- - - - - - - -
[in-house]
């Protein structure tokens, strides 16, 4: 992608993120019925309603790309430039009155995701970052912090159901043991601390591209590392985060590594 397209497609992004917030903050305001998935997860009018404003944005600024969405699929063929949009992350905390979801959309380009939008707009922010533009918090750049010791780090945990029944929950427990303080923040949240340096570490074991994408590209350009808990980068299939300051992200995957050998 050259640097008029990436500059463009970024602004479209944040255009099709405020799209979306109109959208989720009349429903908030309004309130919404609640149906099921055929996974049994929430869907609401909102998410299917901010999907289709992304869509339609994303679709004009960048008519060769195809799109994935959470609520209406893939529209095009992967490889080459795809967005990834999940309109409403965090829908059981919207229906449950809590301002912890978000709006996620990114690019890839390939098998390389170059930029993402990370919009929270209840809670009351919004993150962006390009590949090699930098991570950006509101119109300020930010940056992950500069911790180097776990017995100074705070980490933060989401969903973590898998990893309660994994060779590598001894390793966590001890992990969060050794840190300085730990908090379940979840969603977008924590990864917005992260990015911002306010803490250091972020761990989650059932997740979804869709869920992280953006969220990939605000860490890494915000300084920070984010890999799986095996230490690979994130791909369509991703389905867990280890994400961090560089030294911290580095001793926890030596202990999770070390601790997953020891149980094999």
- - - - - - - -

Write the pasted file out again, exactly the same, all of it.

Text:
[in-house]
């Protein structure tokens, strides 16, 4: 992608993120019925309603790309430039009155995701970052912090159901043991601390591209590392985060590594 397209497609992004917030903050305001998935997860009018404003944005600024969405699929063929949009992350905390979801959309380009939008707009922010533009918090750049010791780090945990029944929950427990303080923040949240340096570490074991994408590209350009808990980068299939300051992200995957050998 050259640097008029990436500059463009970024602004479209944040255009099709405020799209979306109109959208989720009349429903908030309004309130919404609640149906099921055929996974049994929430869907609401909102998410299917901010999907289709992304869509339609994303679709004009960048008519060769195809799109994935959470609520209406893939529209095009992967490889080459795809967005990834999940309109409403965090829908059981919207229906449950809590301002912890978000709006996620990114690019890839390939098998390389170059930029993402990370919009929270209840809670009351919004993150962006390009590949090699930098991570950006509101119109300020930010940056992950500069911790180097776990017995100074705070980490933060989401969903973590898998990893309660994994060779590598001894390793966590001890992990969060050794840190300085730990908090379940979840969603977008924590990864917005992260990015911002306010803490250091972020761990989650059932997740979804869709869920992280953006969220990939605000860490890494915000300084920070984010890999799986095996230490690979994130791909369509991703389905867990280890994400961090560089030294911290580095001793926890030596202990999770070390601790997953020891149980094999």